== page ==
EVER SINCE Covid-19 cases broke out in the country in February last year, the State Bank has implemented several actions to encourage digital payments and reduce the use of cash transactions. Starting from the suspension of the fee charged by banks on interbank fund transfers, the bank recently launched a new instant real-payment system, Raast, which connects banks and digital wallets as a first step towards a digital economy. Pakistan has joined the list of 56 countries that have developed instant real-time payment schemes.
Raast will be used initially for the payment of dividends, pension and Ehsaas disbursements to destitute women. Besides, the Roshan Digital Account initiative for overseas Pakistanis is not only facilitating them in opening accounts and investing in the stock market and real estate schemes digitally from their countries of residence but also shoring up much-needed foreign exchange flows into the country.
Now the State Bank has instructed banks to issue only Euro-pay MasterCard Visa (EMV) chip- and PIN-compliant payment cards, which will become active for making payments and online e-commerce services the day the customers receive them.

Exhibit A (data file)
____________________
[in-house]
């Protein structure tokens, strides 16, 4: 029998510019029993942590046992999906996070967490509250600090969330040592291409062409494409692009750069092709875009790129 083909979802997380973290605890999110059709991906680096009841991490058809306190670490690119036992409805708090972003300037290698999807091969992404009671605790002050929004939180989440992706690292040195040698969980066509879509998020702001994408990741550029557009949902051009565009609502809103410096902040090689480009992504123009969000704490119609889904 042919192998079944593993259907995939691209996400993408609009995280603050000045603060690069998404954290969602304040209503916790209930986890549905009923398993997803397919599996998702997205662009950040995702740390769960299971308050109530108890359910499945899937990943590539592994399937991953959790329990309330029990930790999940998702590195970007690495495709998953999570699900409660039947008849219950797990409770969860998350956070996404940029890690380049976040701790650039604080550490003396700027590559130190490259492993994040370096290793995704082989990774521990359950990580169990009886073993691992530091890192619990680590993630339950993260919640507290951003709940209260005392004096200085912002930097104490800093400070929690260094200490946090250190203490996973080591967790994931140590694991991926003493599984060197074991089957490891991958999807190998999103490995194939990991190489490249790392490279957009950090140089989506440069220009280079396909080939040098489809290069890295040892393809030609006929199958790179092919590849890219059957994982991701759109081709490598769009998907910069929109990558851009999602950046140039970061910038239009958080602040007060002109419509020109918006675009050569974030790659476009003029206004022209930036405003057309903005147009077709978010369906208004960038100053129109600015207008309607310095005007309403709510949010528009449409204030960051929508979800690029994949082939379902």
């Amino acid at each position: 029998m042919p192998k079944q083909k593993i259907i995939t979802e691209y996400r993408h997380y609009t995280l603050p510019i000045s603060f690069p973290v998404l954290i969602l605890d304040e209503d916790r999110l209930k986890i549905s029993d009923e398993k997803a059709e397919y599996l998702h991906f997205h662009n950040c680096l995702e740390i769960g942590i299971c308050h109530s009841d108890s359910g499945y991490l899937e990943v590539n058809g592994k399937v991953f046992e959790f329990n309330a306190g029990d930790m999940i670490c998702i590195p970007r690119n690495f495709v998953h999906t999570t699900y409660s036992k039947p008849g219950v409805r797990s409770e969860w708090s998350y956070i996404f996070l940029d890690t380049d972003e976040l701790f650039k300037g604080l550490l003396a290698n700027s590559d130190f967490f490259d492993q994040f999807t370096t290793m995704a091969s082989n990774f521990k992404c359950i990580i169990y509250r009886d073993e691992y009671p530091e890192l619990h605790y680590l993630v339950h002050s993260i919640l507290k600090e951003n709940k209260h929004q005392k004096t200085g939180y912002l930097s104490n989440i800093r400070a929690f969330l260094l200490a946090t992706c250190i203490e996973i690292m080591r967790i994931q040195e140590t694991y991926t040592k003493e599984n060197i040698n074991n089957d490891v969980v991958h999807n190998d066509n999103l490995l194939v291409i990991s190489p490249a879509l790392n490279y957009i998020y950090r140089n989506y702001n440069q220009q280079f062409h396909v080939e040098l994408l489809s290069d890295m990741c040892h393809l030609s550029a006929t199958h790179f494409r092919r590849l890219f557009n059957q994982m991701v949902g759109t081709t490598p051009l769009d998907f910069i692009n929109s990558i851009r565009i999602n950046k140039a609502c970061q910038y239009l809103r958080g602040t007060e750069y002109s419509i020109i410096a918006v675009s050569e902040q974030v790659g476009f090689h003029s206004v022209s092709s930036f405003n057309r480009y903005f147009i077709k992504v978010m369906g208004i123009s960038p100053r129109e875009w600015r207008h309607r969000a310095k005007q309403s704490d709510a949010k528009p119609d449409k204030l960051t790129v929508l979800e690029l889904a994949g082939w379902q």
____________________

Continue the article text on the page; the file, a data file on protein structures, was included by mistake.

Banks have been given until end June to make arrangements for issuing EMV cards, which will make cashless payments more secure and easier through the introduction of new features. This will also allow consumers to make loan repayments through cards and lodge complaints through digital channels without the need to visit a bank branch. The measure aims at strengthening the security of digital payments and curtailing fraud risk.
The new measure is expected to promote the e-commerce ecosystem and shape consumer behaviour in favour of online payments, according to the State Bank. Earlier in 2019, it had instructed banks to adopt a 3-D secure protocol to prevent online fraudulent transactions. As many as 15 banks have so far adopted this standard for securing online transactions. The measures taken so far to promote digital payments are a positive step towards a digital economy, which is easier to document and tax.
But the goal of cashless and digital payments will not materialise unless more people are connected to banking channels and the government allows tax incentives to consumers and businesses making digital transactions. Additionally, the government needs to ensure that internet service providers and telecom firms improve their services and extend it to those living in remote areas so that more people can take advantage of the measures being executed to promote a digital economy.